Tech

Bebo chief reveals plan to take on Facebook and Twitter

Bebo’s co-founder plans to relaunch the social network with a focus on profiles and “real-time” interactions between friends rather than the news feeds at the core of Twitter and Facebook.

Micheal Birch
Micheal Birch

Michael Birch says his aim is to provide a “refreshing break” from the misinformation spread elsewhere.

In an exclusive interview, he told the BBC he was coding the effort himself.

And while he has high hopes, he acknowledges the odds are stacked against him.

Bebo – an acronym for “blog early, blog often” – was once the most popular network in the UK, as well as being big in Ireland, Australia and New Zealand. At its peak it had more than 40 million members.

In, 2008 Mr Birch and his wife Xochi sold the site to AOL for $850m (£623m).

They later bought it back for $1m and tried to revamp it in several ways, most recently as an e-sports streaming service, before finally selling the business on to Amazon’s Twitch in 2019 for $25m.

beboBebo and its competitor MySpace were once the dominant social networks

However, the couple retained the rights to the brand.

And with time on his hands during the coronavirus pandemic, Mr Birch began thinking about what kind of gap there might be in the market.

“We’re calling it live social networking – when you’re logged into Bebo, you are aware of which other friends are online,” he says, explaining his plan from his home in the British Virgin Islands.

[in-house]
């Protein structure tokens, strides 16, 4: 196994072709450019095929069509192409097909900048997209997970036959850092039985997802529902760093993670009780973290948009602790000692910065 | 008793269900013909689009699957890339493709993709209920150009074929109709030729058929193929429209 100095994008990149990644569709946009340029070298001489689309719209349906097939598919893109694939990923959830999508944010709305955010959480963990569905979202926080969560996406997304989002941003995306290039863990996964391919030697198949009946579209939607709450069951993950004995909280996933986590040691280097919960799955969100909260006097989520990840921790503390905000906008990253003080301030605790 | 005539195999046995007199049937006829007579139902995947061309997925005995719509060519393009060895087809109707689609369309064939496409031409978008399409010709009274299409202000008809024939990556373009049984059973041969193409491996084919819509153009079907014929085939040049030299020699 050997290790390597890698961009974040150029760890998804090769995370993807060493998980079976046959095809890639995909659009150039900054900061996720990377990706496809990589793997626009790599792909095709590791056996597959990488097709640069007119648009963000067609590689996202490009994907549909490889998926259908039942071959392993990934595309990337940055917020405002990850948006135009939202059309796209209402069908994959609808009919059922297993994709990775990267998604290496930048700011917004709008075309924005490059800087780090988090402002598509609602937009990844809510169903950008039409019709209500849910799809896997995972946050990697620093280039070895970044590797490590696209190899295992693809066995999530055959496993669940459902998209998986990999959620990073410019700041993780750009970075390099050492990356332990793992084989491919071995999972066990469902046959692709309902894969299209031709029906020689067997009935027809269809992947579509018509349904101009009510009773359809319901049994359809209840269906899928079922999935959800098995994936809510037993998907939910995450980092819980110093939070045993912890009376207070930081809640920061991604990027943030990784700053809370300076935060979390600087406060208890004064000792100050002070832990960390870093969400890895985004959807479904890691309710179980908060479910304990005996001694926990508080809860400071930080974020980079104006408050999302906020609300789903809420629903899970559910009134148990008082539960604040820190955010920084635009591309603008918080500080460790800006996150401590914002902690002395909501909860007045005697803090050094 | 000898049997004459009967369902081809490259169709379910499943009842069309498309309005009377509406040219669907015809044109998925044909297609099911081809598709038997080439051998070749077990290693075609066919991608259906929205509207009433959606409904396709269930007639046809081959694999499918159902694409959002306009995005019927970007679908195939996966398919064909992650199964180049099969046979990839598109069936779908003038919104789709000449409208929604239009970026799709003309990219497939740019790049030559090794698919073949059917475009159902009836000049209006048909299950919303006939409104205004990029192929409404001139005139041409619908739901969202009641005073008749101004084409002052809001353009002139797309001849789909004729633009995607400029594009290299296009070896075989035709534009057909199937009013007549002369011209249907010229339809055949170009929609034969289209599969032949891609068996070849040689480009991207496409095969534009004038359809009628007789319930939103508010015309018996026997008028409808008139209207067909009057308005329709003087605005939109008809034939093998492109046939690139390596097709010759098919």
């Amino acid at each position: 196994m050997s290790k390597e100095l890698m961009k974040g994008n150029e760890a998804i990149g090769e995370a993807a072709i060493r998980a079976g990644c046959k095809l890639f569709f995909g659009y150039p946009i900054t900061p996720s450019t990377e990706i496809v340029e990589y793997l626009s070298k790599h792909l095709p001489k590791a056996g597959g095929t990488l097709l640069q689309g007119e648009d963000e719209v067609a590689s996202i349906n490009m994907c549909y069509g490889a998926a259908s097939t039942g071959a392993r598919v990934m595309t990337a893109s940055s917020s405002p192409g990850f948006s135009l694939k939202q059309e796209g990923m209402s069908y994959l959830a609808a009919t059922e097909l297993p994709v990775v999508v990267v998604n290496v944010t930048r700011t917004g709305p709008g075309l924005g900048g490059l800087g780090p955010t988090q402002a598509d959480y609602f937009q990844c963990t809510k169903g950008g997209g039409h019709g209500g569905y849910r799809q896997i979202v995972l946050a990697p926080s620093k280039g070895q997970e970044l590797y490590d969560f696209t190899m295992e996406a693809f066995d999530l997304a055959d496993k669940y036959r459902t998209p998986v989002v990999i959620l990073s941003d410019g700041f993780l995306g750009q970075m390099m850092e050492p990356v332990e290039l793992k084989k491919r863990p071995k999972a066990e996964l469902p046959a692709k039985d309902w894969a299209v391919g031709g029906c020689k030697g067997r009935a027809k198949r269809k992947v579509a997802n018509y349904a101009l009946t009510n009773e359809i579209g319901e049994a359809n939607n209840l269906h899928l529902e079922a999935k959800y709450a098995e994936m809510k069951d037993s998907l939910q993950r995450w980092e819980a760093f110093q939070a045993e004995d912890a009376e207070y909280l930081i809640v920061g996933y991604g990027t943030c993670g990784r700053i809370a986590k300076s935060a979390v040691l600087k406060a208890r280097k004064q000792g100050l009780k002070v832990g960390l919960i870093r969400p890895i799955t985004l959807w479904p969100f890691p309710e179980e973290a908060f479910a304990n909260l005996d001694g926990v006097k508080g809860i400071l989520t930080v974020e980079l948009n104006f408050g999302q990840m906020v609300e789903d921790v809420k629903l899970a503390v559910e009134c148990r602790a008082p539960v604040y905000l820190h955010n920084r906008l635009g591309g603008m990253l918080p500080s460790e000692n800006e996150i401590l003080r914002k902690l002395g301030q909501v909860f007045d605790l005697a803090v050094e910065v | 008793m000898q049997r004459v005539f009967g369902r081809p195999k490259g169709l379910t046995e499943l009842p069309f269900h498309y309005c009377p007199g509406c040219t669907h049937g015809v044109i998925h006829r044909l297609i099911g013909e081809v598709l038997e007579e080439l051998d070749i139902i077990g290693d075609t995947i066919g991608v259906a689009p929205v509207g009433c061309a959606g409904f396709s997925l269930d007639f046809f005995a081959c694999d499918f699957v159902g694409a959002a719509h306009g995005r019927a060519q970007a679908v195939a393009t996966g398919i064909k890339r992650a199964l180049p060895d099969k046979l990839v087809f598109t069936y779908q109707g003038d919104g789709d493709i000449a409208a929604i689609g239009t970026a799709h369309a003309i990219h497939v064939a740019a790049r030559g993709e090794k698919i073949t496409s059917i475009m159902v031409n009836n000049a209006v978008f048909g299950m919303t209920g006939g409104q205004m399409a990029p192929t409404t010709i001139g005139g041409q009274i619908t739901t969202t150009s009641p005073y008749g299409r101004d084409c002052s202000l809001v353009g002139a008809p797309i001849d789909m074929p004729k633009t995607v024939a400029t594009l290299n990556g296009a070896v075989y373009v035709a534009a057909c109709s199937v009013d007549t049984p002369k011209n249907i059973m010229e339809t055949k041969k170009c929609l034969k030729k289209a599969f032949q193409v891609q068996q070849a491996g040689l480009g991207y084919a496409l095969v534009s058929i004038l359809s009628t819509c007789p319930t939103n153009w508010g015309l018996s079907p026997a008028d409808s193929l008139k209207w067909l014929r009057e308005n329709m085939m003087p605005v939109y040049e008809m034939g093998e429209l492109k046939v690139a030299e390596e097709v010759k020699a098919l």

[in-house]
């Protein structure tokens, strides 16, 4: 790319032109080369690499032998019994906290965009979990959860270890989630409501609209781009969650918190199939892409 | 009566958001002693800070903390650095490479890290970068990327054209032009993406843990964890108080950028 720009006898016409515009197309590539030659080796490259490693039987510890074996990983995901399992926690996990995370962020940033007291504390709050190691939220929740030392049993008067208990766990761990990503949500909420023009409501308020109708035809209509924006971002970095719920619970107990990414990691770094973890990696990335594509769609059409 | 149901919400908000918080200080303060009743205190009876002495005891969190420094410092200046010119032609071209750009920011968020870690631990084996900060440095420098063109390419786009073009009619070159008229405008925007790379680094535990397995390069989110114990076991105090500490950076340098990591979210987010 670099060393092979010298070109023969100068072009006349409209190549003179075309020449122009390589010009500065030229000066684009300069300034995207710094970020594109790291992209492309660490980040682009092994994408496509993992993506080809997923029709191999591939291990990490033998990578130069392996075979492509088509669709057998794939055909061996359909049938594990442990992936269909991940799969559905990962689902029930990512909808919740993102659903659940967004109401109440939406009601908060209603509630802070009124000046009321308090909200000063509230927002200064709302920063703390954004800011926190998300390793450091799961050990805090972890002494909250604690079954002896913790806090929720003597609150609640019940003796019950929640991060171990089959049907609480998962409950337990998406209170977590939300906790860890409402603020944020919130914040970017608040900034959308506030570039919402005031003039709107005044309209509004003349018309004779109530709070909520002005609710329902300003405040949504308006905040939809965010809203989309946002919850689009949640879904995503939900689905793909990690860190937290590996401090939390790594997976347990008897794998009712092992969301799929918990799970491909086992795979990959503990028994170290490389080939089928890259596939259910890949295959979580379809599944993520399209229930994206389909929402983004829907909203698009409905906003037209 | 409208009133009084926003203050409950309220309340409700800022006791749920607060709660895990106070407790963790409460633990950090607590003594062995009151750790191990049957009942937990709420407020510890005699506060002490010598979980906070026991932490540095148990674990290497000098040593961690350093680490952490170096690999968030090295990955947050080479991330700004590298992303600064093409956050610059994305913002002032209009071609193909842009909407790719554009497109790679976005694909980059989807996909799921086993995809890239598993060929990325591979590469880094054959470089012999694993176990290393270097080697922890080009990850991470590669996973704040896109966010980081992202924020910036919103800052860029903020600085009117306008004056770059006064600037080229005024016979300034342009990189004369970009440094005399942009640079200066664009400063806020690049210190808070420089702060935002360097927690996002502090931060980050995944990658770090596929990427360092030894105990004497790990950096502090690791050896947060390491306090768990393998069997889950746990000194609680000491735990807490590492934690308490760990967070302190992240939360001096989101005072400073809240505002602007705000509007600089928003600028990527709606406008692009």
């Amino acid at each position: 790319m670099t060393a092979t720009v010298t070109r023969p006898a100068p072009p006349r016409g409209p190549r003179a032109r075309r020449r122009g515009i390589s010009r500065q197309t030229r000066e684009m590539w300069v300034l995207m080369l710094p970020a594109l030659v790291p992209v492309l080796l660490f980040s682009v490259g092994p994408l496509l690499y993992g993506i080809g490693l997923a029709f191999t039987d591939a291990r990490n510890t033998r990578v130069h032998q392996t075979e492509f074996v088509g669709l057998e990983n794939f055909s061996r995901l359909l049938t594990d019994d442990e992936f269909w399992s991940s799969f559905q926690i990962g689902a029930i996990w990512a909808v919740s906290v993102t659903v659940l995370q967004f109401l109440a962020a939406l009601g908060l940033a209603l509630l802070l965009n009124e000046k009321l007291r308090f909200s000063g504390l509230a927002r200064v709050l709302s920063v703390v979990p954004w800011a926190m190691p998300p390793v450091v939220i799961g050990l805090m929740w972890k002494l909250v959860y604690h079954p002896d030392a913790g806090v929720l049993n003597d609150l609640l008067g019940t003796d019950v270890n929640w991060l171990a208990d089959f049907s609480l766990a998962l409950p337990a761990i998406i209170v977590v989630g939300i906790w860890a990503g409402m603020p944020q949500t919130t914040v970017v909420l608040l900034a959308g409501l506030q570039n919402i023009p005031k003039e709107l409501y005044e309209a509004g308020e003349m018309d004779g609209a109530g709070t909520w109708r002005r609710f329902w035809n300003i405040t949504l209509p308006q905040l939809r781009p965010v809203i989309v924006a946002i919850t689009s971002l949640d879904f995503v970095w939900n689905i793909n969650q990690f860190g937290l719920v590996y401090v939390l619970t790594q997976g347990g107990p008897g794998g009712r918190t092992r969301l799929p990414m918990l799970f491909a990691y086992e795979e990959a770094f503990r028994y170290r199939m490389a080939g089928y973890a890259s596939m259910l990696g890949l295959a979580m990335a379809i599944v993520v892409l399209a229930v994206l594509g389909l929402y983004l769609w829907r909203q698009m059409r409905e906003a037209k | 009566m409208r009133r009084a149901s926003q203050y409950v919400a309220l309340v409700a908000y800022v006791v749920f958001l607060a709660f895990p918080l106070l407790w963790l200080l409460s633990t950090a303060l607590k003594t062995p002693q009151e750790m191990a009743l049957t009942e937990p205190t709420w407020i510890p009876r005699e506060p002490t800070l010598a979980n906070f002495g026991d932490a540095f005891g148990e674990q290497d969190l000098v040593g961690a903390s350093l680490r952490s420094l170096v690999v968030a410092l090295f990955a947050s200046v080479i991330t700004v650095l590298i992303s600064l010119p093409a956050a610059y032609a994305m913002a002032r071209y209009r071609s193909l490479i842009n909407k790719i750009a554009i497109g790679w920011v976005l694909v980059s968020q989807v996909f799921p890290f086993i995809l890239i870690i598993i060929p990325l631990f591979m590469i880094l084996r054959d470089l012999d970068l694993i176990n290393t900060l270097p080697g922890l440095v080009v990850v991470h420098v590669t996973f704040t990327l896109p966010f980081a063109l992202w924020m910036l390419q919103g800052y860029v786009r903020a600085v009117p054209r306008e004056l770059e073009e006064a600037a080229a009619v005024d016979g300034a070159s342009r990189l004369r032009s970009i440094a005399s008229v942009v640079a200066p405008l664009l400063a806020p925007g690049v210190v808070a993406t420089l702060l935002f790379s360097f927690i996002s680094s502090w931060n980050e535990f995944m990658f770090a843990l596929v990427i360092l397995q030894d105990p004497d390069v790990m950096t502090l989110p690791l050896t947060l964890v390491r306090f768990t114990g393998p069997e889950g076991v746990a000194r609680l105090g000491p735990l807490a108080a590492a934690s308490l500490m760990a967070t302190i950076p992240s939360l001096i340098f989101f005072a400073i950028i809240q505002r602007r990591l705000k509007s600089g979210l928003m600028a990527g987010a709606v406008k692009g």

“You can interact with them in real-time. You can comment on their photo on their profile. They’ll get notified, they’ll come to the photo, and they may even have a conversation under the photo.

“It’s an experiment, we’ll see how it how it actually does. But we think it’s a more exciting way of actually connecting.”

Even before he had announced plans for a relaunch, Mr Birch said Bebo’s web address was attracting about one visit every three seconds despite the service being offline.

He hopes a mix of nostalgia and curiosity will attract enough early adopters to let people find friends on the regenerated site to interact with.

However, some of those familiar with the original Bebo are sceptical about its prospects.

“It’s probably brave to launch a new social network in this climate when there are concerns about potential harms from misinformation spread on social media, so I hope Bebo will take its responsibilities to look after its members and their data seriously,” says Kate Bevan, computing editor at Which?.

“But there’s also something delightfully optimistic about this plan.”

Mr Birch is not yet willing to share screenshots of the new Bebo, and for now its only online presence is a “coming soon” page advising prospective users that they will not be able to access their old accounts, and a promise that Donald Trump will be banned.

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